Yet another flight delay? We’ve all been in this situation, but as a frequent flyer, this is what I detest most about travel. After going through the long lines at security and customs checkpoints, I look forward to the airport lounge (reaping the benefits of being a frequent flyer) as it offers a welcome respite. But imagine working at ease in an airport lounge, then being informed that it is now time to turn off your computer and head to the boarding gate. And then, after rushing to finish up my work and making my way hastily to the gate, I find that my flight is delayed by 45 minutes or an hour. Frustrating would be an understatement.
While flight delays are sometimes unavoidable (particularly when they are due to safety issues), minimizing such delays should be a top priority for all players in the air transport industry. After all, improving on-time performance not only bolsters customer loyalty and builds brand value, but also helps airlines reduce significant costs that can add up to billions of dollars. Indeed, these delays cost an astonishing amount.
It is true, though, that many of these delays are caused by circumstances that are beyond control of the airline, such as poor weather conditions. But, apart from these instances, airlines can improve their punctuality and save costs by optimizing their operational processes such as maintenance, operations control, network planning, and ground operations.
Take maintenance, for example.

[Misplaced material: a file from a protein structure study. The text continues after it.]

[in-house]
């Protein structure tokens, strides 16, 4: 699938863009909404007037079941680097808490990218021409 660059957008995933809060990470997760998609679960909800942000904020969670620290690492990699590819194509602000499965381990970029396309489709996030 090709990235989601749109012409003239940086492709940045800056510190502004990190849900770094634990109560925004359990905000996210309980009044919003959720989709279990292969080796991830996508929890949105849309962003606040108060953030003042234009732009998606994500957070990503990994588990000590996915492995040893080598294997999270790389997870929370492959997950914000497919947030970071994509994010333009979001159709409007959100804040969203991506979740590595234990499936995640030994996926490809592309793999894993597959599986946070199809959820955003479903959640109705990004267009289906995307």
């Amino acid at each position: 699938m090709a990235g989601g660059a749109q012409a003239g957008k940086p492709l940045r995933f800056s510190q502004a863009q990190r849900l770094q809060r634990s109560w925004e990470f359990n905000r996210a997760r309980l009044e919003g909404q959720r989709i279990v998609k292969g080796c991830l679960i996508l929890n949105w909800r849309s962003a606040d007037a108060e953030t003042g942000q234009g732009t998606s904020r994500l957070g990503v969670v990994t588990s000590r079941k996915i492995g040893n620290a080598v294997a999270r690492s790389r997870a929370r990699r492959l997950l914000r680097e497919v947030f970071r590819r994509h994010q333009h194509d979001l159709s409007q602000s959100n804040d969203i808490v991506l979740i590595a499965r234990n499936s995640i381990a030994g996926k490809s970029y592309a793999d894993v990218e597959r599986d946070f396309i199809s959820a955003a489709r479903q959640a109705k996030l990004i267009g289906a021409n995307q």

Maintenance, repair, and overhaul (MRO) is a complex process that has strict and specific requirements to guarantee the safety of passengers and aircrew. Proper maintenance is after all an essential contributor to the high levels of safety that we experience today.
Maintenance facilities are typically managed by the Engineering and Maintenance divisions of the airlines, although it is also common that those facilities can be outsourced to independent MRO companies. Their activities can range from simple spare part replacements to an entire overhaul. As MRO is an asset intensive industry, even minor improvements in the way day-to-day technicians operate can have a major impact – resulting in substantial efficiency and cost benefits.
A key metric that MRO providers use to monitor their maintenance process performance is turnaround time (TAT) – which refers to the amount of time (typically measured in days) taken to fulfill a maintenance request. By reducing their turnaround time (while, of course, maintaining repair quality and lowering costs), MRO companies can unlock significant value.
In order to reduce maintenance downtime, some best practices that airlines adopt include preventative maintenance, scheduled shop visits, and performing repairs in conjunction with other planned maintenance events. In all of this, gathering accurate data is the first crucial step in identifying and improving inefficient processes. Poor data on the availability of spare parts and capacity, for instance, could result in costly delays.
And then the big question: what do we do with all this accurate data that has been gathered? If this data cannot be transformed into optimized decisions that can add value to a company, it is essentially useless. This is where the use of an algorithm-based, intelligent optimization solution becomes an integral part of the decision-making process. With a decision-centric optimization solution, MRO providers can make the most of their data to increase the efficiency of their maintenance operations while maximizing aircraft flight time.
Many MRO organizations are now recognizing the need for such decision-centric optimization solutions, which enable them to make real-time optimized decisions concerning capacity, materials, inventory, and technical skills for improved operational performance and profitability. Optimized decision making is fast becoming a critical competitive differentiator in the MRO industry and throughout the business world.